The Varkey Foundation announced Wednesday that a Maryland teacher of English has been awarded the $1 million Global Teacher Prize. She has worked tirelessly to make college education more accessible for her students.
Keishia Thrope, who teaches at International High School in Langley Park in Prince George’s County was chosen from more than 8,000 nominations from 121 countries. Thorpe said that she was grateful for the foundation’s efforts to put teachers in the spotlight and tell their stories.
Thorpe said that education is a human rights and that all children should have equal access to it. The ceremony was streamed online. “So this recognition does not just concern me, but all the dreamers who work so hard to end generational poverty.
“This is to encourage every little Black boy and girl that looks like me, and every child in the world that feels marginalized and has a story like mine, and felt they never mattered,” she added.
Thorpe, who is a 12th-grade English teacher, redesigned the curriculum to make it more culturally appropriate for her students, including immigrants and refugees. According to the foundation, she also helps students apply for college and scholarships. She helped them win $6.7million in scholarships in 2018-2019.
Thorpe stated, “Every child has a champion, an adult that will never give in to them, who understands and insists they achieve their full potential,” Teachers matter. Teachers matter.”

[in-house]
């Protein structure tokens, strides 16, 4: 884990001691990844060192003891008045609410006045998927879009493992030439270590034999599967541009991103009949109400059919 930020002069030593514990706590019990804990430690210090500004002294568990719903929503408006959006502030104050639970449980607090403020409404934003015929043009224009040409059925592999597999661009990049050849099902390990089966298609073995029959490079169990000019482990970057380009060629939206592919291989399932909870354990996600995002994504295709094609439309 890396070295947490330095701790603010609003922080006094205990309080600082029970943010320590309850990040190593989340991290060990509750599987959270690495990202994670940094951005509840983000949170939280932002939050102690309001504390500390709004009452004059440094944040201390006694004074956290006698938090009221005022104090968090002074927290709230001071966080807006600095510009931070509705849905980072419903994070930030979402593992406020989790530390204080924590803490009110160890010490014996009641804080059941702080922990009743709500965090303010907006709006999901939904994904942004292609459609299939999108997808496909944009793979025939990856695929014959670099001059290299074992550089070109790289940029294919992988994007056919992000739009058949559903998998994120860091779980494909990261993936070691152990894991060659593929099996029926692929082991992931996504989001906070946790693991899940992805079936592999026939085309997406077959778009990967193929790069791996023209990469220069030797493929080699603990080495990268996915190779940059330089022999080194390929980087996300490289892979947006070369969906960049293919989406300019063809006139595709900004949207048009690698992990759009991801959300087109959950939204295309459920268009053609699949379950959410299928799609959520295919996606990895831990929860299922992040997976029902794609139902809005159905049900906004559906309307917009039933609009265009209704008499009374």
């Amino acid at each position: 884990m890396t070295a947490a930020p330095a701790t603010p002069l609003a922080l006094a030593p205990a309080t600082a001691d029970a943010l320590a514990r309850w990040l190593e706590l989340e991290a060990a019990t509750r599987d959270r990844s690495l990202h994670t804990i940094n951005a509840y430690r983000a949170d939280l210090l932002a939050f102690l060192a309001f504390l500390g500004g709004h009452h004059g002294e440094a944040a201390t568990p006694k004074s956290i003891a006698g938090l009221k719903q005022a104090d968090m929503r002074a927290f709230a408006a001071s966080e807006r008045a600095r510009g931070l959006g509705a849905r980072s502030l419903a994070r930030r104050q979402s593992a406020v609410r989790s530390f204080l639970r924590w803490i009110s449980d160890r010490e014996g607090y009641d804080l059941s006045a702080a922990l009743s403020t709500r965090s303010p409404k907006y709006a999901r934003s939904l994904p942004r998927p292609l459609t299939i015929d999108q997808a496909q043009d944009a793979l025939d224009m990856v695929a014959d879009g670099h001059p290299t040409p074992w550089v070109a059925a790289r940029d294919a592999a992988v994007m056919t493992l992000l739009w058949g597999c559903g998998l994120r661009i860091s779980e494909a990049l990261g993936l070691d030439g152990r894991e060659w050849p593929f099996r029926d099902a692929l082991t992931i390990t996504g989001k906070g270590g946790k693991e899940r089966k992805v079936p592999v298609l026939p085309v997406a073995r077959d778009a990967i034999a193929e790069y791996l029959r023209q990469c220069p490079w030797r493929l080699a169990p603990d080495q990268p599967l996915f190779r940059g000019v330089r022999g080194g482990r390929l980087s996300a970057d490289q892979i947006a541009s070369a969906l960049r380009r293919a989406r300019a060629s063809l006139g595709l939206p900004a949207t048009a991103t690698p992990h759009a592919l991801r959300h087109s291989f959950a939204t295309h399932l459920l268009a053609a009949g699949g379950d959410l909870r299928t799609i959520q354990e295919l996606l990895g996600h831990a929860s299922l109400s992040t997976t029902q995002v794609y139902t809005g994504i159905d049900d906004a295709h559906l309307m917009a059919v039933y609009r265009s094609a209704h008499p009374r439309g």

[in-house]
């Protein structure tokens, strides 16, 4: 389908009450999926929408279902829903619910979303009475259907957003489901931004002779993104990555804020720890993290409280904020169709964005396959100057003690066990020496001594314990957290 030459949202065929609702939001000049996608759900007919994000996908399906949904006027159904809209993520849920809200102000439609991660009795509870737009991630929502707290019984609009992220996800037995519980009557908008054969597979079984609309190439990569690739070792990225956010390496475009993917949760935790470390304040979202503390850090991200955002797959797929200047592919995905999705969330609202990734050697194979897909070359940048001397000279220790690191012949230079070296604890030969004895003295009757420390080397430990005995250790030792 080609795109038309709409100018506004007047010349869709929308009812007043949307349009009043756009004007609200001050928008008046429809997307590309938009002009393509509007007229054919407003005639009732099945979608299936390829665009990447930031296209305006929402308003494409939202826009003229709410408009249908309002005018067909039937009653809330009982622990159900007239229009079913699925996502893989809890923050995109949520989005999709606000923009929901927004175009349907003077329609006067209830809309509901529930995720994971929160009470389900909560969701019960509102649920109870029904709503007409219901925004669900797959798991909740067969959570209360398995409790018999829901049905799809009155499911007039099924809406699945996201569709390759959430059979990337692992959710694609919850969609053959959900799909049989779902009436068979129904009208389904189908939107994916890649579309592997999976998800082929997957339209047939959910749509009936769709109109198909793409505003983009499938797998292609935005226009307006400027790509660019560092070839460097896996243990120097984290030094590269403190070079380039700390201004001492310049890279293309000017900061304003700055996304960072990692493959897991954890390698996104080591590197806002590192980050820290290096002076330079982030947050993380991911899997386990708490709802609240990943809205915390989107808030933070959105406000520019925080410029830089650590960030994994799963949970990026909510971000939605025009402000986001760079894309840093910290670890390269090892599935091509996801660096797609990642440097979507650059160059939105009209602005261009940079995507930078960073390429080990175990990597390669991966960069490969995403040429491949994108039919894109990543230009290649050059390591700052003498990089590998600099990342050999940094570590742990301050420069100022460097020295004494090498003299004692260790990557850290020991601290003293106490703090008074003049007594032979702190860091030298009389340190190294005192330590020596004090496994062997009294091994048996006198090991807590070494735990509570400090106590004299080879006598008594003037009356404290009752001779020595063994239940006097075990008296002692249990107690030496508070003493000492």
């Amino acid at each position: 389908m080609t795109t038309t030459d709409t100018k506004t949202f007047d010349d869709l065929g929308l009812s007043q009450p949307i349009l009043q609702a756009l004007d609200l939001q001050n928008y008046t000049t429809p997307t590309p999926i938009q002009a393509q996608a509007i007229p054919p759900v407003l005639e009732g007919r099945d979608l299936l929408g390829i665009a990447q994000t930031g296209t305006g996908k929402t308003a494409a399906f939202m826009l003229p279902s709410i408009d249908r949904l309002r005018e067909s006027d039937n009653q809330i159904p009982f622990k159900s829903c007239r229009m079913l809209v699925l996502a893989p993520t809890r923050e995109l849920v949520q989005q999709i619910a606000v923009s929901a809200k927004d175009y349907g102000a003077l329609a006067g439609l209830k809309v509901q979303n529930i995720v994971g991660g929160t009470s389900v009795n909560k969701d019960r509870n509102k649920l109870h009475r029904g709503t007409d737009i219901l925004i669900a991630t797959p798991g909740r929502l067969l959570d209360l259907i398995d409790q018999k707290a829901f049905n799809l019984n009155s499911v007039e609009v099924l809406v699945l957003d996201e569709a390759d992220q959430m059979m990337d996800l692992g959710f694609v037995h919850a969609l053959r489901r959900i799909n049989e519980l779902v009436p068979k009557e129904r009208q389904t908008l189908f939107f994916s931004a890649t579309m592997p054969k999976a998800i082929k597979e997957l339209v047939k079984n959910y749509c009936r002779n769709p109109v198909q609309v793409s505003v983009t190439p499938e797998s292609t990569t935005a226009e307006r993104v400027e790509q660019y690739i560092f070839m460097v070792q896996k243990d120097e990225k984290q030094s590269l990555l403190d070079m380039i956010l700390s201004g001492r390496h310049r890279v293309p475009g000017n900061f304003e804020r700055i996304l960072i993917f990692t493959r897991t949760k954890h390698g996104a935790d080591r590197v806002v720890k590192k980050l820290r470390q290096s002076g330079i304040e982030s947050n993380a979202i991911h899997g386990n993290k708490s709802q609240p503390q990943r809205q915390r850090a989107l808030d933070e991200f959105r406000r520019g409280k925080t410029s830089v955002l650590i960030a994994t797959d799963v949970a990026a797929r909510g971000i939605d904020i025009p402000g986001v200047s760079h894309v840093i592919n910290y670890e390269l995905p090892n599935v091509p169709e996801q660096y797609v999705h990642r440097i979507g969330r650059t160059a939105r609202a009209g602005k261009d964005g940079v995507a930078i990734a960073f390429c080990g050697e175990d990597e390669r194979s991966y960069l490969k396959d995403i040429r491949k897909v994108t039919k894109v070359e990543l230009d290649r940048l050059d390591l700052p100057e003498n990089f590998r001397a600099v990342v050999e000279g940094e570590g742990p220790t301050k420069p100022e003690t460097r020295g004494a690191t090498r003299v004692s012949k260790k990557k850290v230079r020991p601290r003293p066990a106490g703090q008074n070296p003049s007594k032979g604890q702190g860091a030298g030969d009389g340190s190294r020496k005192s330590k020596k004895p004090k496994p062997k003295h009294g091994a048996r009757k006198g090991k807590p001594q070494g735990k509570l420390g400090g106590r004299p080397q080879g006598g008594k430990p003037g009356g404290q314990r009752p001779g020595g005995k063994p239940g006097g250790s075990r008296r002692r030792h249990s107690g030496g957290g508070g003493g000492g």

Thorpe, a Jamaican-born track and field athlete, founded the U.S. Elite International Track and Field foundation with her twin sister Dr. Treisha Thorpe to help “at-risk student-athletes” around the globe use their talents for scholarships to U.S. colleges and university scholarships.
Thorpe was awarded the Medal of Excellence by Larry Hogan, Maryland Governor, for her efforts in influencing equitable education policies. She was also named National Live Changer of the year for 2018-2019.
Actor Isabelle Huppert hosted ceremony at the UNESCO headquarters in Paris and announced Thorpe the winner of the main award.
Hugh Jackman was the host of the 2019 event and joined the virtual ceremony via videolink to announce this year’s winner of the Chegg.Org Global Student Prize. Jeremiah Thoronka from Sierra Leone received the $100,000 prize money for his efforts in fighting energy poverty.
Source: CBS News